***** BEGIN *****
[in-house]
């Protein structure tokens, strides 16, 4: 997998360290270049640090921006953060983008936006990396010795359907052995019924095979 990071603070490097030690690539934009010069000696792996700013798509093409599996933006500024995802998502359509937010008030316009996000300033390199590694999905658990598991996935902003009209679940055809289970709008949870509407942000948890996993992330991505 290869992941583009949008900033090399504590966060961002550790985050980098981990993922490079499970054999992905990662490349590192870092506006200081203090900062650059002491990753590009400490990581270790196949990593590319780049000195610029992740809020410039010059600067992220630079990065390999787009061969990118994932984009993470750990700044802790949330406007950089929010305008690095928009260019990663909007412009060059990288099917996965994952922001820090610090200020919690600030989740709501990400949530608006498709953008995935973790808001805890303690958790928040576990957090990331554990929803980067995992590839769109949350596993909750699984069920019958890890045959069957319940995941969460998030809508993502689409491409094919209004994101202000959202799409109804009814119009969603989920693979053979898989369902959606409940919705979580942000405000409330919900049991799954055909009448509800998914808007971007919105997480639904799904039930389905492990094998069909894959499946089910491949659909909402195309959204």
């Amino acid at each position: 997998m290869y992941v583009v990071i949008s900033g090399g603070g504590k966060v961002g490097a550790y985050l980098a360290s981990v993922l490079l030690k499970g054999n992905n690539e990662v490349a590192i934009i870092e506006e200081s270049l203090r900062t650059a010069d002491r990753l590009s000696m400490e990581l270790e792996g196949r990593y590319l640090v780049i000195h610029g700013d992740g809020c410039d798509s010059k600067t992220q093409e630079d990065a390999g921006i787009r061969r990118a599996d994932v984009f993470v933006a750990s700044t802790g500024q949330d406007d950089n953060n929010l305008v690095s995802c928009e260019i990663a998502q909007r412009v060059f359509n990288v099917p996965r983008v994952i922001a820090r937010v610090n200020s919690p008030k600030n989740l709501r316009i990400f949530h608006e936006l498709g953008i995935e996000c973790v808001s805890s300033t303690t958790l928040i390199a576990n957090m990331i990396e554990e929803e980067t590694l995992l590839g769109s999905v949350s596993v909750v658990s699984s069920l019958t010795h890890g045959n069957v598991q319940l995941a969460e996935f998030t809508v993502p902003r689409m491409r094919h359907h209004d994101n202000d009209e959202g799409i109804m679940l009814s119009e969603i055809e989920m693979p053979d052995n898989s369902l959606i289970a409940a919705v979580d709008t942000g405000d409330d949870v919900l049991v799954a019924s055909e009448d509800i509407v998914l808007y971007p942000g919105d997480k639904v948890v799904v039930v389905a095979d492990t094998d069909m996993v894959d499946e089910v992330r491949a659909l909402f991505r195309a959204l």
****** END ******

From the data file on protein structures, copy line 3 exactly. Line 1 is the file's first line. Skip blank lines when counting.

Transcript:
């Amino acid at each position: 997998m290869y992941v583009v990071i949008s900033g090399g603070g504590k966060v961002g490097a550790y985050l980098a360290s981990v993922l490079l030690k499970g054999n992905n690539e990662v490349a590192i934009i870092e506006e200081s270049l203090r900062t650059a010069d002491r990753l590009s000696m400490e990581l270790e792996g196949r990593y590319l640090v780049i000195h610029g700013d992740g809020c410039d798509s010059k600067t992220q093409e630079d990065a390999g921006i787009r061969r990118a599996d994932v984009f993470v933006a750990s700044t802790g500024q949330d406007d950089n953060n929010l305008v690095s995802c928009e260019i990663a998502q909007r412009v060059f359509n990288v099917p996965r983008v994952i922001a820090r937010v610090n200020s919690p008030k600030n989740l709501r316009i990400f949530h608006e936006l498709g953008i995935e996000c973790v808001s805890s300033t303690t958790l928040i390199a576990n957090m990331i990396e554990e929803e980067t590694l995992l590839g769109s999905v949350s596993v909750v658990s699984s069920l019958t010795h890890g045959n069957v598991q319940l995941a969460e996935f998030t809508v993502p902003r689409m491409r094919h359907h209004d994101n202000d009209e959202g799409i109804m679940l009814s119009e969603i055809e989920m693979p053979d052995n898989s369902l959606i289970a409940a919705v979580d709008t942000g405000d409330d949870v919900l049991v799954a019924s055909e009448d509800i509407v998914l808007y971007p942000g919105d997480k639904v948890v799904v039930v389905a095979d492990t094998d069909m996993v894959d499946e089910v992330r491949a659909l909402f991505r195309a959204l």